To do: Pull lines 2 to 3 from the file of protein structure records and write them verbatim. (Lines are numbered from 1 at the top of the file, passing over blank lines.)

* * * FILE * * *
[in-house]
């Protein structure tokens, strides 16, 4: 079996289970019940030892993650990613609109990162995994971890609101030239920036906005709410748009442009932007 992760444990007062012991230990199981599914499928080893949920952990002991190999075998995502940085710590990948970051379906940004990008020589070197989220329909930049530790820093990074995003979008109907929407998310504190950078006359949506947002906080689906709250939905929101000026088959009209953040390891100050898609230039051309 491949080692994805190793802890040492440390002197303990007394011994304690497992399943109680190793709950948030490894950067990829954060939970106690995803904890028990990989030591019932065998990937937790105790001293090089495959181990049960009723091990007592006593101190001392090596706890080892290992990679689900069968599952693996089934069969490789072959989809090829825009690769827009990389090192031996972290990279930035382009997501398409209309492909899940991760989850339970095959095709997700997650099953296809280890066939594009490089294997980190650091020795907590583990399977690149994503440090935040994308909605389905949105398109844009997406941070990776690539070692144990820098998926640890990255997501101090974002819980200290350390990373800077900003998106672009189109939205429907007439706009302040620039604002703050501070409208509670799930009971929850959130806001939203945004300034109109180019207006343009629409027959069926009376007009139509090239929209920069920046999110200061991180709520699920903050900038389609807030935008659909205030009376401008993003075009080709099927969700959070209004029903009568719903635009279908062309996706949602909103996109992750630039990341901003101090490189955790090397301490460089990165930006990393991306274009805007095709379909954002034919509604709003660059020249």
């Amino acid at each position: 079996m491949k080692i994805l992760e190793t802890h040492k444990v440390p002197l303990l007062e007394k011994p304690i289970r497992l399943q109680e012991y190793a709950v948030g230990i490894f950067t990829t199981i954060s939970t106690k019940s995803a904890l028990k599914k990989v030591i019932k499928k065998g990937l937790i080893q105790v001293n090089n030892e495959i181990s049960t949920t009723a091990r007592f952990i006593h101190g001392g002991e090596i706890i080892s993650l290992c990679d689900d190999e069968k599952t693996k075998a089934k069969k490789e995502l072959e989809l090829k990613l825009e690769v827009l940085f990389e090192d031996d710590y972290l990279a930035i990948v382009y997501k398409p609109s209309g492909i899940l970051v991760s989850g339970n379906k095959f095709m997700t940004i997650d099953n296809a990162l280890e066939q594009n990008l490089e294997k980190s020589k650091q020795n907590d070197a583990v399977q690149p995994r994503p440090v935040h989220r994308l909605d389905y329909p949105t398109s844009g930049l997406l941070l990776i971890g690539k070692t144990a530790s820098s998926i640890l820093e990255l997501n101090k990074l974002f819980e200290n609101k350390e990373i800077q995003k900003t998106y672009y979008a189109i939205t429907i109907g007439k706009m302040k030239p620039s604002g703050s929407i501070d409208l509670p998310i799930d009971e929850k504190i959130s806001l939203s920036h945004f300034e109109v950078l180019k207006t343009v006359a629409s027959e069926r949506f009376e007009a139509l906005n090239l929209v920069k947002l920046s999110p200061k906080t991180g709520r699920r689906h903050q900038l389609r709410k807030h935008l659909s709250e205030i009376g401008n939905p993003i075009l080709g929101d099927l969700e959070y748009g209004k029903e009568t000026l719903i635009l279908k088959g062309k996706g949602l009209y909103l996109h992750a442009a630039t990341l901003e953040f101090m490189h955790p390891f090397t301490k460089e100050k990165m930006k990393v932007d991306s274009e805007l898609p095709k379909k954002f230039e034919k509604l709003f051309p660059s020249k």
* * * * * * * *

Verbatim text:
């Protein structure tokens, strides 16, 4: 079996289970019940030892993650990613609109990162995994971890609101030239920036906005709410748009442009932007 992760444990007062012991230990199981599914499928080893949920952990002991190999075998995502940085710590990948970051379906940004990008020589070197989220329909930049530790820093990074995003979008109907929407998310504190950078006359949506947002906080689906709250939905929101000026088959009209953040390891100050898609230039051309 491949080692994805190793802890040492440390002197303990007394011994304690497992399943109680190793709950948030490894950067990829954060939970106690995803904890028990990989030591019932065998990937937790105790001293090089495959181990049960009723091990007592006593101190001392090596706890080892290992990679689900069968599952693996089934069969490789072959989809090829825009690769827009990389090192031996972290990279930035382009997501398409209309492909899940991760989850339970095959095709997700997650099953296809280890066939594009490089294997980190650091020795907590583990399977690149994503440090935040994308909605389905949105398109844009997406941070990776690539070692144990820098998926640890990255997501101090974002819980200290350390990373800077900003998106672009189109939205429907007439706009302040620039604002703050501070409208509670799930009971929850959130806001939203945004300034109109180019207006343009629409027959069926009376007009139509090239929209920069920046999110200061991180709520699920903050900038389609807030935008659909205030009376401008993003075009080709099927969700959070209004029903009568719903635009279908062309996706949602909103996109992750630039990341901003101090490189955790090397301490460089990165930006990393991306274009805007095709379909954002034919509604709003660059020249």
């Amino acid at each position: 079996m491949k080692i994805l992760e190793t802890h040492k444990v440390p002197l303990l007062e007394k011994p304690i289970r497992l399943q109680e012991y190793a709950v948030g230990i490894f950067t990829t199981i954060s939970t106690k019940s995803a904890l028990k599914k990989v030591i019932k499928k065998g990937l937790i080893q105790v001293n090089n030892e495959i181990s049960t949920t009723a091990r007592f952990i006593h101190g001392g002991e090596i706890i080892s993650l290992c990679d689900d190999e069968k599952t693996k075998a089934k069969k490789e995502l072959e989809l090829k990613l825009e690769v827009l940085f990389e090192d031996d710590y972290l990279a930035i990948v382009y997501k398409p609109s209309g492909i899940l970051v991760s989850g339970n379906k095959f095709m997700t940004i997650d099953n296809a990162l280890e066939q594009n990008l490089e294997k980190s020589k650091q020795n907590d070197a583990v399977q690149p995994r994503p440090v935040h989220r994308l909605d389905y329909p949105t398109s844009g930049l997406l941070l990776i971890g690539k070692t144990a530790s820098s998926i640890l820093e990255l997501n101090k990074l974002f819980e200290n609101k350390e990373i800077q995003k900003t998106y672009y979008a189109i939205t429907i109907g007439k706009m302040k030239p620039s604002g703050s929407i501070d409208l509670p998310i799930d009971e929850k504190i959130s806001l939203s920036h945004f300034e109109v950078l180019k207006t343009v006359a629409s027959e069926r949506f009376e007009a139509l906005n090239l929209v920069k947002l920046s999110p200061k906080t991180g709520r699920r689906h903050q900038l389609r709410k807030h935008l659909s709250e205030i009376g401008n939905p993003i075009l080709g929101d099927l969700e959070y748009g209004k029903e009568t000026l719903i635009l279908k088959g062309k996706g949602l009209y909103l996109h992750a442009a630039t990341l901003e953040f101090m490189h955790p390891f090397t301490k460089e100050k990165m930006k990393v932007d991306s274009e805007l898609p095709k379909k954002f230039e034919k509604l709003f051309p660059s020249k």